As the thermal resistance of the insulation is a function of the conductivity of the material and the thickness of the insulation layer, it is necessary to estimate what the thickness will be during its service life in the building because the thermal resistance will be inversely proportional to the thickness of the layer. Studies demonstrate that this problem can partly be compensated for by overfilling so that the material is compressed. In a Swedish long-term study, the settling of loose-fill insulation in attics in two test houses has been studied for a period of up to seven years. These studies have shown average settling values of 16 to 21 percent. See Appendix 17.
The Swedish study also documented that certain variations in cellulose material directly affect settling. For instance, product composition affects settling. Cardboard based cellulose seems to have higher settling values than newsprint material. The degree of grinding presents another variation that directly impacts settling. Studies show that settling increases with decreasing particle size. In addition to these factors, the study found 1) humidity variations; 2) density; and 3) vibration also affect settling.
To explain how these three dynamics increase settling, consider the following explanations based upon the Swedish study. Humidity causes the cellulose material to lose its stiffness similar to what occurs when paper gets moist. In a laboratory study, cellulose insulation was exposed in climatic chambers to a relative humidity during a 28 week time period. During the 28 week test period, cellulose insulation settled about 26 percent, and the researchers indicated that the cellulose had not ceased settling at the close of the 28 week test period. In a separate study, Swedish researchers found mechanical vibrations that exist in normal residences caused approximately 5 percent settling. See Appendix 17.
NAIMA encourages the FTC to require any cellulose producer granted a Design Density Test exemption to utilize a substitute measure to gauge settled density that solidifies in its evaluation procedure a consideration of all variables affecting settled thickness as noted herein. Cellulose manufacturers should not evade a rigorous assessment of their products settled densities.
The ASTM C 687 Standard has been updated and augmented with a protocol outlining sample preparation techniques, stabilization times, and guidance on gauging the specimens density in the test area. This ASTM standard possesses the ability to test all loose-fill materials. Given ASTM C 687s applicability to all loose-fill products, NAIMA encourages the FTC to require all loose fill products to use the ASTM C 687 test in validating R-value claims. The ASTM C 739 Cellulose Loose-fill specification already requires cellulose insulation manufacturers to conduct testing as prescribed in ASTM C 687. In addition, NAIMA recommends that the FTC require dry-applied cellulose bag labels to feature an installed thickness column that reflects the magnitude of settling and loss of thickness that can be expected.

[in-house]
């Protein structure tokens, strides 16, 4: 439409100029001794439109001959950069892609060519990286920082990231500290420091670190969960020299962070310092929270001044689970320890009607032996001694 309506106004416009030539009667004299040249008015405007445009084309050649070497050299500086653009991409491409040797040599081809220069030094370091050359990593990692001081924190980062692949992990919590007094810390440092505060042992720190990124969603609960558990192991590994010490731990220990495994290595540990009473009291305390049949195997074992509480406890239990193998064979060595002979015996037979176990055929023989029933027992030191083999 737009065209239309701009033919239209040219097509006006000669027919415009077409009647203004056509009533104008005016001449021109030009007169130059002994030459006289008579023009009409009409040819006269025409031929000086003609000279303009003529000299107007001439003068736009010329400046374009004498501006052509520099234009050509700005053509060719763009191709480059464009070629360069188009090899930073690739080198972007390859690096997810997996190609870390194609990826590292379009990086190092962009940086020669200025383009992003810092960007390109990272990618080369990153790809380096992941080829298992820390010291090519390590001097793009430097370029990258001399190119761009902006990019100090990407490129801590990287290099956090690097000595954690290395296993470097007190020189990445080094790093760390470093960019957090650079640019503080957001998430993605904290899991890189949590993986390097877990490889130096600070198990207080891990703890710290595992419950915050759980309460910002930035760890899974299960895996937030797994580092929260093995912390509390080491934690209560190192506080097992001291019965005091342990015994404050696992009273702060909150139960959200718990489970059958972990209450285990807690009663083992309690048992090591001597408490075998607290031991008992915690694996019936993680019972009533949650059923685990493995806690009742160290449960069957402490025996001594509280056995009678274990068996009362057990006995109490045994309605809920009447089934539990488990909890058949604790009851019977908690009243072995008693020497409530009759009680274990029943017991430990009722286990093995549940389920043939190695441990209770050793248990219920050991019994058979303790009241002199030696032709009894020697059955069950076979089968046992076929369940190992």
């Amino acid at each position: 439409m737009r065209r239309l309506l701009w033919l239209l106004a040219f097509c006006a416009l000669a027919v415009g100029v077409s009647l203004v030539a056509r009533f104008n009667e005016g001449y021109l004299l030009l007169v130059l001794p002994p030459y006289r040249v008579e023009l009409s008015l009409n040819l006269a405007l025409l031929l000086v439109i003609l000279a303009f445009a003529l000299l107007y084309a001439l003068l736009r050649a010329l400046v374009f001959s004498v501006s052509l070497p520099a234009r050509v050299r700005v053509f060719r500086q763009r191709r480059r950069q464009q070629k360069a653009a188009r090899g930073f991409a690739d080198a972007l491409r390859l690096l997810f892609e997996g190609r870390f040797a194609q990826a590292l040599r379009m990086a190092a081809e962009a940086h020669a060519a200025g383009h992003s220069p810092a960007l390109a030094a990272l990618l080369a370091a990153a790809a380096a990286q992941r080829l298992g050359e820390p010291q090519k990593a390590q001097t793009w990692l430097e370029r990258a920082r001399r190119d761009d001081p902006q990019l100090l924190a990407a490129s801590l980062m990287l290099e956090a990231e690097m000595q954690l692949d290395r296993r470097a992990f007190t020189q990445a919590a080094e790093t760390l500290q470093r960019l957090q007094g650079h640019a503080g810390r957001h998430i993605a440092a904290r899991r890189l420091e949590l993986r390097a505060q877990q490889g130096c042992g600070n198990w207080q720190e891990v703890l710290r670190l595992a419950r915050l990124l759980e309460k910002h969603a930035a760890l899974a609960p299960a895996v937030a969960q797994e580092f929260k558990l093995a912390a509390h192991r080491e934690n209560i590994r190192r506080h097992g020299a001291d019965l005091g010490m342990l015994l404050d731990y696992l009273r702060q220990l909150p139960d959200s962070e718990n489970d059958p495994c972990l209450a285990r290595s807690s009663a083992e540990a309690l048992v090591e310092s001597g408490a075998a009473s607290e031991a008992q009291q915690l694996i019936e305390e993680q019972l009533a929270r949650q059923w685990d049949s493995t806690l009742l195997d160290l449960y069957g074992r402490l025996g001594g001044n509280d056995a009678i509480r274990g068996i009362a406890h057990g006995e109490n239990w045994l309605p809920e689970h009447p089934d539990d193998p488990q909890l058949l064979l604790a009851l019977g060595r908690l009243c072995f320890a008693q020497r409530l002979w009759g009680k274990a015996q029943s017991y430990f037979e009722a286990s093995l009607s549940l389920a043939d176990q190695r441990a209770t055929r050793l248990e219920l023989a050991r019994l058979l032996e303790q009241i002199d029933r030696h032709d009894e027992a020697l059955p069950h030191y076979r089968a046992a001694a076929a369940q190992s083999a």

The field measurements of thickness for loose fill mineral fiber insulation collected by manufacturers show little or no settling for these materials in open blow attic installations. Because mineral fiber loose fill attic insulations do not settle significantly, no predictive settling method has been validated for these products. See Appendix 14.
Proponents for establishing settling tests for loose fill mineral fiber that follow uniformly the same test applicable to cellulose neglect to consider several key factors in attaining reliable test results. The FTC pinpoints precisely the chief flaw in advocating uniform tests by observing the inescapable uncertainty that the same tests possess the capacity to measure different products with the same precision. NAIMA asserts that the required testing employed to ascertain cellulose settling cannot be neatly transferred to mineral fibers due to distinct physical differences between the products. To illustrate, consider that ASTM established C 687 procedures for preparation of mineral fiber insulation samples. The first procedure provides guidance for preparing material without a settled density, and the second procedure proscribes the steps necessary for preparation of insulation with a settled density. Thus, ASTM C 687s sample preparation guidelines do not function as a method for establishing whether mineral fiber insulation settles or the method for measuring settling.
In the case of dry-applied Mineral Fiber Insulation, there is no accepted method to predict settlement of these products. Studies of actual attics have shown settling in very low ranges. For example, the Mineral Insulation Manufacturers Association ("MIMA") concluded, with Oak Ridge National Laboratories ("ORNL") concurring, that tests demonstrated the settlement of loose fill mineral fiber insulation in attics is a minor factor in the installed R-value delivered to the customer when the thickness and amount of material required by the bag label is installed. For insulation installed at or above label density and thickness, the calculated final R-values of the mineral fiber products were always at or above the labeled R-value. See Appendix 18.
As to cellulose producers desire to attain a level playing field by mandating identical tests for judging settled density, NAIMA points out that acquiring an even playing field demands much more than unreliable and meaningless results from duplicate tests on distinctly different substances.